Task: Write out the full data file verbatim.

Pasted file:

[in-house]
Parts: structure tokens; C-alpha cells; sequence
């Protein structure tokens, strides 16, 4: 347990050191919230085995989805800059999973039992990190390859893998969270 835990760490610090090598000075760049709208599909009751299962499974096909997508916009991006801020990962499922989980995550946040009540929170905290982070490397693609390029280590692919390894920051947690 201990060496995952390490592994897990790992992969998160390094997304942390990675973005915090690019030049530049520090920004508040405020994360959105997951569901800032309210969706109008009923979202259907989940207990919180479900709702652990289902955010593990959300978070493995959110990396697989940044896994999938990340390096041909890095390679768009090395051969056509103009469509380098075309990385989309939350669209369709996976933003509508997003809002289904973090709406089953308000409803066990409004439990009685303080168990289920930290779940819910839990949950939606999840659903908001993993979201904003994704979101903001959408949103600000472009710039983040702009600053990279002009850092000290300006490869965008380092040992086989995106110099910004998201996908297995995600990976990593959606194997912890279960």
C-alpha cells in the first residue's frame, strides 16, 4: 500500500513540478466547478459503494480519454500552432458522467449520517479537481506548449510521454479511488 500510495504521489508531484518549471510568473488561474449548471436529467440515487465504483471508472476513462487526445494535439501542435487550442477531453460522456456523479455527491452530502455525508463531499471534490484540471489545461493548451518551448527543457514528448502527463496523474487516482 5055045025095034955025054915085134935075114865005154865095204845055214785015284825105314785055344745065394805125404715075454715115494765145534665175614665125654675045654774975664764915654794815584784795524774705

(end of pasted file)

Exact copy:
[in-house]
Parts: structure tokens; C-alpha cells; sequence
């Protein structure tokens, strides 16, 4: 347990050191919230085995989805800059999973039992990190390859893998969270 835990760490610090090598000075760049709208599909009751299962499974096909997508916009991006801020990962499922989980995550946040009540929170905290982070490397693609390029280590692919390894920051947690 201990060496995952390490592994897990790992992969998160390094997304942390990675973005915090690019030049530049520090920004508040405020994360959105997951569901800032309210969706109008009923979202259907989940207990919180479900709702652990289902955010593990959300978070493995959110990396697989940044896994999938990340390096041909890095390679768009090395051969056509103009469509380098075309990385989309939350669209369709996976933003509508997003809002289904973090709406089953308000409803066990409004439990009685303080168990289920930290779940819910839990949950939606999840659903908001993993979201904003994704979101903001959408949103600000472009710039983040702009600053990279002009850092000290300006490869965008380092040992086989995106110099910004998201996908297995995600990976990593959606194997912890279960």
C-alpha cells in the first residue's frame, strides 16, 4: 500500500513540478466547478459503494480519454500552432458522467449520517479537481506548449510521454479511488 500510495504521489508531484518549471510568473488561474449548471436529467440515487465504483471508472476513462487526445494535439501542435487550442477531453460522456456523479455527491452530502455525508463531499471534490484540471489545461493548451518551448527543457514528448502527463496523474487516482 5055045025095034955025054915085134935075114865005154865095204845055214785015284825105314785055344745065394805125404715075454715115494765145534665175614665125654675045654774975664764915654794815584784795524774705